06/08/2004 8:56 PM ET
Marlins restock pond with draft
Pitching, speed and defense remain priorities
By Joe Frisaro / MLB.com
CLEVELAND -- Mirroring what made them successful at the Major League level, the Marlins emphasized pitching, speed and defense in their First-Year Player Draft.
The past two days, the Marlins' personnel people put a premium on taking the types of players that helped the organization win its second World Series championship in 2003.
"I think it is kind of geared to what we try to do with the pitching, speed and the defense," director of scouting Stan Meek said.
On the first day of the draft Monday, the Marlins selected left-handed college pitchers Taylor Tankersley (University of Alabama) and Jason Vargas (Long Beach State), with their top two picks. They followed those choices up with a pair of speedy high school center fielders: Gregory Burns (Walnut H.S., Pomona, Calif.) and Jamar Walton (Greensville County H.S., Emporia, Va.) in the third and fourth rounds.
Considering their draft position, 27th in the first round, Meek feels fortunate to land a pair of quality college arms early.
"Then we said, 'Let's go for some athletes who can play in the middle of the field and can really run.' They are athletic, and they have a chance to hit. We feel like we got that in them. We feel like we hit needs, and we hit athletes and we hit on the philosophy that we go by."
From the Major League level on down, the Marlins aren't a power-hitting organization. They rely heavily on strong pitching and a solid defense around them. Offensively, they use speed to disrupt the opposition and help manufacture runs.
Winning the World Series altered the organization's thinking this season. In the past few years, the Marlins were building into a contender. They were picking much higher and went with high school talent, which takes longer to develop.
To win it all in 2003, the Marlins depleted a good bit of talent in the minor leagues in three separate trades. Top prospects were dealt for pitchers Mark Redman, Ugueth Urbina and outfielder Jeff Conine.
Replenishing the farm system with experience was a priority in this year's draft. And with 15 of the first 18 players selected being from the college level, the Marlins feel they have talent that could not only improve the Double-A and Triple-A teams, but they could also rise more quickly to the Major Leagues.
On Tuesday, the Marlins completed their draft by selecting 21 pitchers (16 right-handers), two catchers, three outfielders and five infielders.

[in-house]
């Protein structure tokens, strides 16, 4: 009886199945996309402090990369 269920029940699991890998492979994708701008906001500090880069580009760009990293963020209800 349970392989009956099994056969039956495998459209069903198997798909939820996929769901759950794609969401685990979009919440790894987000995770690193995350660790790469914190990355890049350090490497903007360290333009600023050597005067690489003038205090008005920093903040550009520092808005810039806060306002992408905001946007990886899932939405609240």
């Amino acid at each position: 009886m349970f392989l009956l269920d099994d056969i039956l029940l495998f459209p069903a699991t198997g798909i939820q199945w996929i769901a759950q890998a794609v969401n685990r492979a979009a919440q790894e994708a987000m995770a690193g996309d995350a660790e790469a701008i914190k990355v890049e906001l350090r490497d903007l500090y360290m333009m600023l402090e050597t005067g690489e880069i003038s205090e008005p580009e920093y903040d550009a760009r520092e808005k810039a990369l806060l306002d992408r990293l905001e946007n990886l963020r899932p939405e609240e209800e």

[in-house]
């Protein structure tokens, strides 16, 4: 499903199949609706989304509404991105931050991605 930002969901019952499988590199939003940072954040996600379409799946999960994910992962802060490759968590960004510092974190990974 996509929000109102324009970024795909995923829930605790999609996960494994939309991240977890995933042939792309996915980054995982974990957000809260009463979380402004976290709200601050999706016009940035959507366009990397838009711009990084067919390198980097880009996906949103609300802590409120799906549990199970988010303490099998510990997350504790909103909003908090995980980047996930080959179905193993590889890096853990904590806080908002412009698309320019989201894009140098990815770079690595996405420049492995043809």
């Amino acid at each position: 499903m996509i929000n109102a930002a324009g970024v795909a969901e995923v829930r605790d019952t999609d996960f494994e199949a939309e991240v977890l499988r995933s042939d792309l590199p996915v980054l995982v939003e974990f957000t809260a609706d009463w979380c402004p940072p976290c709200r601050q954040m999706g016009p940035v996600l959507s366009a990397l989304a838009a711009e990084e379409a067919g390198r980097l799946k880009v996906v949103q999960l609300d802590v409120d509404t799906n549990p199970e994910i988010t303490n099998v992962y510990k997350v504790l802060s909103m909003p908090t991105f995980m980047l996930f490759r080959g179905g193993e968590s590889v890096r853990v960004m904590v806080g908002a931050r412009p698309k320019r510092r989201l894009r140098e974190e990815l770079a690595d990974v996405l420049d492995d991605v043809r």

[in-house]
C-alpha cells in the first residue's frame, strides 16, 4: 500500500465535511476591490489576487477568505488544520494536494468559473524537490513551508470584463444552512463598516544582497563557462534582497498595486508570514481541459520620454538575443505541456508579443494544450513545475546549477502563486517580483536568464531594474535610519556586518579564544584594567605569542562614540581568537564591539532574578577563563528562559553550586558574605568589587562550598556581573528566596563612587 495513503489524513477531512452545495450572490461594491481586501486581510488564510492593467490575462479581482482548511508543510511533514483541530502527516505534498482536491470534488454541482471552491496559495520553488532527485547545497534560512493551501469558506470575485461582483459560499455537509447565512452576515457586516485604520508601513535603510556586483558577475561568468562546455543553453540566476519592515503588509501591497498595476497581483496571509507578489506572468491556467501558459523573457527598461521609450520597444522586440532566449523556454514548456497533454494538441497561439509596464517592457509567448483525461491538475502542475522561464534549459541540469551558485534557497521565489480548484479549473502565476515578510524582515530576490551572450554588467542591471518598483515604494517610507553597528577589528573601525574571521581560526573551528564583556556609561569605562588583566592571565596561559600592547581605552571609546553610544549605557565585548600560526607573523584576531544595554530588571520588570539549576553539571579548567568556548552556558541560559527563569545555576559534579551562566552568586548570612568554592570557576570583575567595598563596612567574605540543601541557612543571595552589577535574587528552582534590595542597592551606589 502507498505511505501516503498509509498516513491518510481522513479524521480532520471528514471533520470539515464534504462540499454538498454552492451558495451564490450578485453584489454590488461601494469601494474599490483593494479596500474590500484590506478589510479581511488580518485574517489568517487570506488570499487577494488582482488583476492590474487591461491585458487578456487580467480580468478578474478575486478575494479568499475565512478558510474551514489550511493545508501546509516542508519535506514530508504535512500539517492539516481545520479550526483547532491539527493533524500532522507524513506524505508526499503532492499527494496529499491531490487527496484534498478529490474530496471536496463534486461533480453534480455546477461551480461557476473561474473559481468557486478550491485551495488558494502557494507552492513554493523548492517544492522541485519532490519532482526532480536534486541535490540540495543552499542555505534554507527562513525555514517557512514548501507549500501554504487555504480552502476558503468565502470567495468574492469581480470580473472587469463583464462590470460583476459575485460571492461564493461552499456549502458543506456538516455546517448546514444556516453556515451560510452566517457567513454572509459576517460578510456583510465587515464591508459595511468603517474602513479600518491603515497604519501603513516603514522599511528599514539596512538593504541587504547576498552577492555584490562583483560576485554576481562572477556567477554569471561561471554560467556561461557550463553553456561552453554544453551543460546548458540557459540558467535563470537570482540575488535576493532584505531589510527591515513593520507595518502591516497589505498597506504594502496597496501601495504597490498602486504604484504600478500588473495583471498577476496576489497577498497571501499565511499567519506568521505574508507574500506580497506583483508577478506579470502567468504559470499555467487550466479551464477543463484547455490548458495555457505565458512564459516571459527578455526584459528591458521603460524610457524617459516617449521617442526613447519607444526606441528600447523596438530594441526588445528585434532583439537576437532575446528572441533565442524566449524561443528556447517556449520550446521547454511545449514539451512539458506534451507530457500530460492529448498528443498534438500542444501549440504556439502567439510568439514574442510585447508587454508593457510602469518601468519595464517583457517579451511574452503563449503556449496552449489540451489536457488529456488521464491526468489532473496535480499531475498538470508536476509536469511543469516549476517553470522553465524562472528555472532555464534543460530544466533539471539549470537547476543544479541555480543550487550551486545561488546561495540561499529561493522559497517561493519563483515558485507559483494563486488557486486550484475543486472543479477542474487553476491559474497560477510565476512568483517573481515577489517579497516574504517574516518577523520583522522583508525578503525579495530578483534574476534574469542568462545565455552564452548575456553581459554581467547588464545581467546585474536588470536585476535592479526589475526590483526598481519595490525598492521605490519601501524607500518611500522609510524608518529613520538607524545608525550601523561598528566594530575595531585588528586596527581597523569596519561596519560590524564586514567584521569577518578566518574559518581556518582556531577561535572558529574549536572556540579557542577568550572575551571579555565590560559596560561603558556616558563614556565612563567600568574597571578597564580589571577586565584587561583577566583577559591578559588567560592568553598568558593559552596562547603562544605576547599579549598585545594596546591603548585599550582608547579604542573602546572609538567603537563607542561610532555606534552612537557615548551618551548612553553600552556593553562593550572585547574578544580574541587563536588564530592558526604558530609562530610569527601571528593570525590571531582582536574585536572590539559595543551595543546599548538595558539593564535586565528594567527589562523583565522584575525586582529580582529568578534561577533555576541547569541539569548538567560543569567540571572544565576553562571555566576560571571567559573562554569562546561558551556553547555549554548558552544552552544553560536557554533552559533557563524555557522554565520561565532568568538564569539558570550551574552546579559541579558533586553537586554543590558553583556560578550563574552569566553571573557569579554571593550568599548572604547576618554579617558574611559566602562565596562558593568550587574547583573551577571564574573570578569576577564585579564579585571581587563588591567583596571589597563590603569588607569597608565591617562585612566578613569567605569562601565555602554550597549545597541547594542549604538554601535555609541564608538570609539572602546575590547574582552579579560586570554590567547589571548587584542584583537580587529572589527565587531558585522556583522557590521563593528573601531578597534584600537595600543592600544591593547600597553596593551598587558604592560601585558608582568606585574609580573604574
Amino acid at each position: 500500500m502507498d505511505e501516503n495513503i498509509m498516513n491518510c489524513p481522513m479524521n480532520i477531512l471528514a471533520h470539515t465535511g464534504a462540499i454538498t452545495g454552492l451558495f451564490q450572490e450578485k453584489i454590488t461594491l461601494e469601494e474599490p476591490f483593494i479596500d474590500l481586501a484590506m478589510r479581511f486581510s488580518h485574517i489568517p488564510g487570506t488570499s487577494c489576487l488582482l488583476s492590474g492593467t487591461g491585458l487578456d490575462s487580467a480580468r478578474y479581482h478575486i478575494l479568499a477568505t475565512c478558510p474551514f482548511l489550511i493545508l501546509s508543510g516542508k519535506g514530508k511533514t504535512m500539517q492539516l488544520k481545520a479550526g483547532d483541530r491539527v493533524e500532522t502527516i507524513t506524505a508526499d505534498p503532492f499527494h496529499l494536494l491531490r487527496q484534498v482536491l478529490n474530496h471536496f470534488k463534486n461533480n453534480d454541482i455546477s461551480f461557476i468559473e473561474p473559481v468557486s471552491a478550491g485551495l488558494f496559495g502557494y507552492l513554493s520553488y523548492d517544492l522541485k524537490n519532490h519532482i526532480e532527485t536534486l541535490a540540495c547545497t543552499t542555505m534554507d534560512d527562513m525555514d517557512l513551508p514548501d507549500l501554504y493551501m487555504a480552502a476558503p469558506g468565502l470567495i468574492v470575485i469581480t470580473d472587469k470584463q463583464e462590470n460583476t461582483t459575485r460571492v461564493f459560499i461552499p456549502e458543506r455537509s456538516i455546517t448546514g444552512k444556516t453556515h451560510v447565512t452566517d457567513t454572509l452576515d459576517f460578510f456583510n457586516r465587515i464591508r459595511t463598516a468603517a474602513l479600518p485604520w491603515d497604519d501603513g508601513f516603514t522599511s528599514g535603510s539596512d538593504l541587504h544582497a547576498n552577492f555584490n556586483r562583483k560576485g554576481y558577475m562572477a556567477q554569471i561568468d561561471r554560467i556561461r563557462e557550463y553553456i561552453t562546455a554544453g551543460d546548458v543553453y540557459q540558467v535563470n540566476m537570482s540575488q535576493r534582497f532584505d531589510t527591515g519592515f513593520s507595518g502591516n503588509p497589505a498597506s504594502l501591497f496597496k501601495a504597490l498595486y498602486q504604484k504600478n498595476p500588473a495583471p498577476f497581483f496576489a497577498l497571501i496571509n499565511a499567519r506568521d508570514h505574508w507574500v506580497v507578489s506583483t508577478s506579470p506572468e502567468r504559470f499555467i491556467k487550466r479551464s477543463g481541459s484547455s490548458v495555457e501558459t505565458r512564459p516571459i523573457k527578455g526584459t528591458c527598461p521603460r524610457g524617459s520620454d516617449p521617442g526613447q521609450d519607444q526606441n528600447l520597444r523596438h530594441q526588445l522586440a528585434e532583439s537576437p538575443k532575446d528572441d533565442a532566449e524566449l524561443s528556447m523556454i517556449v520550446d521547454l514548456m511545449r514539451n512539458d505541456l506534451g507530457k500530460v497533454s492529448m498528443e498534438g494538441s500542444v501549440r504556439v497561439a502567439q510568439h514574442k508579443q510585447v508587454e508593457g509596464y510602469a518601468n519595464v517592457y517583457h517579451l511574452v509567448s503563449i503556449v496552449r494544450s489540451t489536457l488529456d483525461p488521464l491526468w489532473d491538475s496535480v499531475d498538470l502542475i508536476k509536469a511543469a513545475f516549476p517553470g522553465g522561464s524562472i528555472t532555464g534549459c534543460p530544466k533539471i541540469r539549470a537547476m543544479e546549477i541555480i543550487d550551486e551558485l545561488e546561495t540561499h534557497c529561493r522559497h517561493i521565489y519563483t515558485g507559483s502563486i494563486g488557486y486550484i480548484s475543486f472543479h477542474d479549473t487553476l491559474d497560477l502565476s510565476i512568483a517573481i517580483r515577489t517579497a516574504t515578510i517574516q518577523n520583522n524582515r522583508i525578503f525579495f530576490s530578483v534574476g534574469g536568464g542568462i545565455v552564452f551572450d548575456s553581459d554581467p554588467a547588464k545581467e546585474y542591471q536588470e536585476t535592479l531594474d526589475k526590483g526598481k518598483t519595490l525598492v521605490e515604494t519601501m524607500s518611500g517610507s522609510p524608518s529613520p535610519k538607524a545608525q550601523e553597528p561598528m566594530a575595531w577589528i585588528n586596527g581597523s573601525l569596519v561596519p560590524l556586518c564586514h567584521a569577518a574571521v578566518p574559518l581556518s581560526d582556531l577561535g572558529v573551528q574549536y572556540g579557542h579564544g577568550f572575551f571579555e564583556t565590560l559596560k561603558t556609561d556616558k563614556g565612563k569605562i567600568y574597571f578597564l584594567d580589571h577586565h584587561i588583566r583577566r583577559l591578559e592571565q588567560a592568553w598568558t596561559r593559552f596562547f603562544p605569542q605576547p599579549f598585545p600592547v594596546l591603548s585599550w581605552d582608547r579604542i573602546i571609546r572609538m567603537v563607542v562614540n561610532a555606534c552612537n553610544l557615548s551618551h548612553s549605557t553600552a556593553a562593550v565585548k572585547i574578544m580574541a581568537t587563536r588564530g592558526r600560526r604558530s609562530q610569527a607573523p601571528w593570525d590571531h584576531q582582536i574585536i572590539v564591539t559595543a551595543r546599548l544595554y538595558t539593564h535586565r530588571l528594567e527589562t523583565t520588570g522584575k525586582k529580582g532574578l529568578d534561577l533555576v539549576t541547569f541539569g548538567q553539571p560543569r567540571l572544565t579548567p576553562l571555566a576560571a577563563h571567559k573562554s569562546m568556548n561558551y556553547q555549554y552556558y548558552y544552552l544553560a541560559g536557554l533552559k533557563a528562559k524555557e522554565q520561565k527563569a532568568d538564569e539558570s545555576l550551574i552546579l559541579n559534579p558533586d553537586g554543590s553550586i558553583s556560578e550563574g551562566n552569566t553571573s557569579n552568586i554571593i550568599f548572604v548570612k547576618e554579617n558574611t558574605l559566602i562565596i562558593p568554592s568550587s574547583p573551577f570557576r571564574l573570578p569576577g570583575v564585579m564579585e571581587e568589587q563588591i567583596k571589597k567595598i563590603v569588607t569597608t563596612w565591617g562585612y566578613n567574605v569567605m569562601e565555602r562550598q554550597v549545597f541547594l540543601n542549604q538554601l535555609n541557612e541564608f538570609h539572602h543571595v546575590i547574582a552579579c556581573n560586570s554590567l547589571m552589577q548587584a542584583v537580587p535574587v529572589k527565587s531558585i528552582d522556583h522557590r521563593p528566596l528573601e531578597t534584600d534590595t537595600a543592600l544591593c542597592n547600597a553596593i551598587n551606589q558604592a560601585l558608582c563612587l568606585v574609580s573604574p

The team continued to go with college-groomed players, picking 19 more players from junior colleges, small colleges or major universities.
The Marlins are hopeful their top two picks can make a fast rise to the big leagues.
Adding depth at catcher was a priority as the Marlins followed up their Monday picks of Brad Davis (fifth round) and Barry Gunther (17th round) by taking John Wilson from Hoover High School in Alabama in the 19th round. And in the 49th round, they went with catcher Chris Kirkland from South Doyle H.S. in Tennessee.
The sleeper of the draft could be fourth-rounder Jamar Walton from Greensville County H.S. in Virginia. The outfielder, a left-handed hitter with power potential and speed, is a three sport All-State performer in baseball, football and basketball.
Tankersley will be looked at initially as a starter, probably at short-season Class-A Jamestown. But with the Marlins in need of relief help, he could find himself in the mix for a bullpen spot, perhaps even this season.
"How close Taylor will be will be determined by how he pitches," Meek said. "He's a tough kid, a college kid. We hope he moves and has progress. But that will kind of be determined by how good a job he does."
Marlins vice president of player development and scouting, Jim Fleming, said the organization's approach to the draft was dictated by the talent available.
"This draft, there were more college players," Fleming said. "There was a lot of college pitching in it. I would say, generally, we've been a little more high school oriented because the last two drafts had more high school players. Some teams like to fit the draft to what they want. What we do is look at the draft and try to get the most out of it."
The players selected in Day 2 are mostly to fill the Gulf Coast and Jamestown squads. A number of them will also be draft-and-follow players.
On Monday, the Marlins announced the signings of two draft-and-follow players from 2003, right-handed pitchers Kurt Koehler (17th round) and Stuart Alexander (29th round).
The Marlins had been after Koehler for a couple of years, taking him in the 30th round in 2002. The 6-foot-1, 195-pounder was 7-1 with a 2.13 ERA for Sacramento City College.
The 6-foot-4, 210-pound Alexander went 4-1 with a 2.94 ERA at Santa Rosa Junior College.
Joe Frisaro is a reporter for MLB.com. This story was not subject to the approval of Major League Baseball or its clubs.